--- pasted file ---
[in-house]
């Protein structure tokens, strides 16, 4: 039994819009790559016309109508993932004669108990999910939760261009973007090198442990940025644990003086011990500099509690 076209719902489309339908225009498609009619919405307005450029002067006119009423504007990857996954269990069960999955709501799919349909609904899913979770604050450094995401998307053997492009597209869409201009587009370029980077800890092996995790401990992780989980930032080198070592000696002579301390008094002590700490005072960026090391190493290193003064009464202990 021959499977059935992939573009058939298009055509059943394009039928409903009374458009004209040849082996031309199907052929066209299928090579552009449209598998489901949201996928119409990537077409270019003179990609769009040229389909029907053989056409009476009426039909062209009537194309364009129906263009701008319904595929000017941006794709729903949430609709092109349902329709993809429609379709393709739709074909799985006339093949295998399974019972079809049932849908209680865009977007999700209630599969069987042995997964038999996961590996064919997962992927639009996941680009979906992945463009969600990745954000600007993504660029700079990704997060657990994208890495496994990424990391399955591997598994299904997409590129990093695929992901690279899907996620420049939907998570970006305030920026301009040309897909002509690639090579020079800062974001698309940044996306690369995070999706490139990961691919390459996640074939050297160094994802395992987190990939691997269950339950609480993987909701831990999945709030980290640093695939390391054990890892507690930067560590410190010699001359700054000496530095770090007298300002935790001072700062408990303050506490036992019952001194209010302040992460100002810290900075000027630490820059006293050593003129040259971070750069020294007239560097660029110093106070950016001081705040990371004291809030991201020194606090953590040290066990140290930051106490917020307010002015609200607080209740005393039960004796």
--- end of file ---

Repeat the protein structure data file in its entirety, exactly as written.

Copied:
[in-house]
């Protein structure tokens, strides 16, 4: 039994819009790559016309109508993932004669108990999910939760261009973007090198442990940025644990003086011990500099509690 076209719902489309339908225009498609009619919405307005450029002067006119009423504007990857996954269990069960999955709501799919349909609904899913979770604050450094995401998307053997492009597209869409201009587009370029980077800890092996995790401990992780989980930032080198070592000696002579301390008094002590700490005072960026090391190493290193003064009464202990 021959499977059935992939573009058939298009055509059943394009039928409903009374458009004209040849082996031309199907052929066209299928090579552009449209598998489901949201996928119409990537077409270019003179990609769009040229389909029907053989056409009476009426039909062209009537194309364009129906263009701008319904595929000017941006794709729903949430609709092109349902329709993809429609379709393709739709074909799985006339093949295998399974019972079809049932849908209680865009977007999700209630599969069987042995997964038999996961590996064919997962992927639009996941680009979906992945463009969600990745954000600007993504660029700079990704997060657990994208890495496994990424990391399955591997598994299904997409590129990093695929992901690279899907996620420049939907998570970006305030920026301009040309897909002509690639090579020079800062974001698309940044996306690369995070999706490139990961691919390459996640074939050297160094994802395992987190990939691997269950339950609480993987909701831990999945709030980290640093695939390391054990890892507690930067560590410190010699001359700054000496530095770090007298300002935790001072700062408990303050506490036992019952001194209010302040992460100002810290900075000027630490820059006293050593003129040259971070750069020294007239560097660029110093106070950016001081705040990371004291809030991201020194606090953590040290066990140290930051106490917020307010002015609200607080209740005393039960004796």